1887

Abstract

, a bacterium of biotechnological interest due to its ability to produce mosquitocidal toxins, is unable to use sugars as carbon source. However, genes encoding HPr and EI proteins belonging to a PTS were cloned, sequenced and characterized. Both HPr and EI proteins were fully functional for phosphoenolpyruvate-dependent transphosphorylation in complementation assays using extracts from mutants for one of these proteins. HPr(His) was purified from wild-type and a Ser46/Gln mutant of , and used for phosphorylation experiments using extracts from either or as kinase source. The results showed that both phosphorylated forms, P-Ser46-HPr and P-His15-HPr, could be obtained. The findings also proved indirectly the existence of an HPr kinase activity in . The genetic structure of these genes has some unusual features, as they are co-transcribed with genes encoding metabolic enzymes related to -acetylglucosamine (GlcNAc) catabolism (, and an undetermined ). In fact, this bacterium was able to utilize this amino sugar as carbon and energy source, but a null mutant had lost this characteristic. Investigation of GlcNAc uptake and streptozotocin inhibition in both a wild-type and a null mutant strain led to the proposal that GlcNAc is transported and phosphorylated by an EII element of the PTS, as yet uncharacterized. In addition, GlcNAc-6-phosphate deacetylase and GlcN-6-phosphate deaminase activities were determined; both were induced in the presence of GlcNAc. These results, together with the authors' recent findings of the presence of a phosphofructokinase activity, are strongly indicative of a glycolytic pathway in . They also open new possibilities for genetic improvements in industrial applications.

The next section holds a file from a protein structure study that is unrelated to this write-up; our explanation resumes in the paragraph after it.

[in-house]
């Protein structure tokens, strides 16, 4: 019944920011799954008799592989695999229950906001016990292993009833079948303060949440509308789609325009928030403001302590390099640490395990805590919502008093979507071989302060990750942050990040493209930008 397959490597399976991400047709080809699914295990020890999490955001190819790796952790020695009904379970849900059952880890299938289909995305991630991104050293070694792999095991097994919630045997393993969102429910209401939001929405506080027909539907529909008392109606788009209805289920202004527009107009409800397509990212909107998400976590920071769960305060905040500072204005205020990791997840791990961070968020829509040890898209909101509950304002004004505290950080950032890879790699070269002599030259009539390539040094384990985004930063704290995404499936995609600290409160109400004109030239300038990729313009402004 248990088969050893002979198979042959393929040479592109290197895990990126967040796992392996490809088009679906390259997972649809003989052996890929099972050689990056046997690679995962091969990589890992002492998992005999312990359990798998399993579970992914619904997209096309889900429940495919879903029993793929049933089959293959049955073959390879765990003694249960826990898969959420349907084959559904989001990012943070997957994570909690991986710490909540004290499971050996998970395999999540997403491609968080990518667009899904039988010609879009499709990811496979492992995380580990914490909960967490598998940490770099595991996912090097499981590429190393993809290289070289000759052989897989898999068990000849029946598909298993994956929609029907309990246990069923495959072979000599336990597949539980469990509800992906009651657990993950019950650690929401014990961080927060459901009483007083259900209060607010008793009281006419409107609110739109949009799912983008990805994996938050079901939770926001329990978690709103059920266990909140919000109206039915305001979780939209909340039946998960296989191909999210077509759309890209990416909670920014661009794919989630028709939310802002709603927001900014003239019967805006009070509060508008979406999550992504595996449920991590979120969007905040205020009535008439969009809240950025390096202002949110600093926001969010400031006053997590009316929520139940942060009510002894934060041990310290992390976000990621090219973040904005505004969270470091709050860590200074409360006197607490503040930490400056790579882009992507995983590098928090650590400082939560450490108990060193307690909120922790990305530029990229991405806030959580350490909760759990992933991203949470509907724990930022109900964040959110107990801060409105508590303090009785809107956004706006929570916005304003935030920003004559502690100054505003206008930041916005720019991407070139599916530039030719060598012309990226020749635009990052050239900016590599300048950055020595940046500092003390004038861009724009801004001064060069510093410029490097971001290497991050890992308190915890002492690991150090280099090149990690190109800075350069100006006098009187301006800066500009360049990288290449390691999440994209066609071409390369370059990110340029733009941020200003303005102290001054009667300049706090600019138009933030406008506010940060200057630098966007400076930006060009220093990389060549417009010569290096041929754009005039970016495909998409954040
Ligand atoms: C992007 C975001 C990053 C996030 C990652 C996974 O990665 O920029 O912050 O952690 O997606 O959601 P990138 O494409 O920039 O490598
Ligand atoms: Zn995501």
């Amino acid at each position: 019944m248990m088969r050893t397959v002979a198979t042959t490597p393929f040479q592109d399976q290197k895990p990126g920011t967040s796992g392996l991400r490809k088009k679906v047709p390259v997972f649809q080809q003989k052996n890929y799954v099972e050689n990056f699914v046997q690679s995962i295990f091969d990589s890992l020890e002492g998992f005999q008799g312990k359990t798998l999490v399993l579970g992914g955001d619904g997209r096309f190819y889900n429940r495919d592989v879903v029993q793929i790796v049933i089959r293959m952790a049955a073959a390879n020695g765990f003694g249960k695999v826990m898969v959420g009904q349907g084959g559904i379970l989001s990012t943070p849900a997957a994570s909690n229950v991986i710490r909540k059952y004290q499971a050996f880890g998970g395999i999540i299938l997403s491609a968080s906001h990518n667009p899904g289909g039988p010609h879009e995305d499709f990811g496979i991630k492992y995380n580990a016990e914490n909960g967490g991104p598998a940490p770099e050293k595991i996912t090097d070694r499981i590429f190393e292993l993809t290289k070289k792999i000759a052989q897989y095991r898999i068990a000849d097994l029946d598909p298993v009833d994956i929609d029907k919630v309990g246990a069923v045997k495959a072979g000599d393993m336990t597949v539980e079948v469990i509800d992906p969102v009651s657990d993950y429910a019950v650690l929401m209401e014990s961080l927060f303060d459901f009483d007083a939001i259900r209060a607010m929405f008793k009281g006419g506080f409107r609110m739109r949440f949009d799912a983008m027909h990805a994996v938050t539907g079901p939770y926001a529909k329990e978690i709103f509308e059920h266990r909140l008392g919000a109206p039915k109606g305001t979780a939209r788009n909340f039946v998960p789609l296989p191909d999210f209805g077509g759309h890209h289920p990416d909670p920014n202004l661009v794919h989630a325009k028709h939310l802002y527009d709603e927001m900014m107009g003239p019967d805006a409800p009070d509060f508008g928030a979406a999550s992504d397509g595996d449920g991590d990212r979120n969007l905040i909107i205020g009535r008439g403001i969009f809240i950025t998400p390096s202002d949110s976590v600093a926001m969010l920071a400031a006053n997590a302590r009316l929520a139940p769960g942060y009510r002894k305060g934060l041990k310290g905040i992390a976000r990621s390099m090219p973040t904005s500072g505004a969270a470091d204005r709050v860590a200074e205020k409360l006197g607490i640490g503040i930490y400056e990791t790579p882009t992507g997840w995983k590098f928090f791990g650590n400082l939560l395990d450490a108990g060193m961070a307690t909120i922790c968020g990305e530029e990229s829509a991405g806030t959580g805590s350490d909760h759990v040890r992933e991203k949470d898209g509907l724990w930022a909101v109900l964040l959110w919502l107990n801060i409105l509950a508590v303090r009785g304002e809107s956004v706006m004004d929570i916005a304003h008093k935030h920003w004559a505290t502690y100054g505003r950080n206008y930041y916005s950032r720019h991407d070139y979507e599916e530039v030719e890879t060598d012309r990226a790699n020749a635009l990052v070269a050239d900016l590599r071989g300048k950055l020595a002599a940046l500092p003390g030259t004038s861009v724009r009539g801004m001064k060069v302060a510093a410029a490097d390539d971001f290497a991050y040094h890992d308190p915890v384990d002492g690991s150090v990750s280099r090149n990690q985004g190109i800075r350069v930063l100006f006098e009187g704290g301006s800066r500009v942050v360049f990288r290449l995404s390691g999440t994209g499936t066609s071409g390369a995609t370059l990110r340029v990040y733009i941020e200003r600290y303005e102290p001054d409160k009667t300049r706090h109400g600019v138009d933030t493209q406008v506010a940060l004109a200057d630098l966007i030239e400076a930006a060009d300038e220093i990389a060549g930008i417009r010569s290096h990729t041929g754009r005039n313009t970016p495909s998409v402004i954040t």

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2003-07-01
2019-10-18
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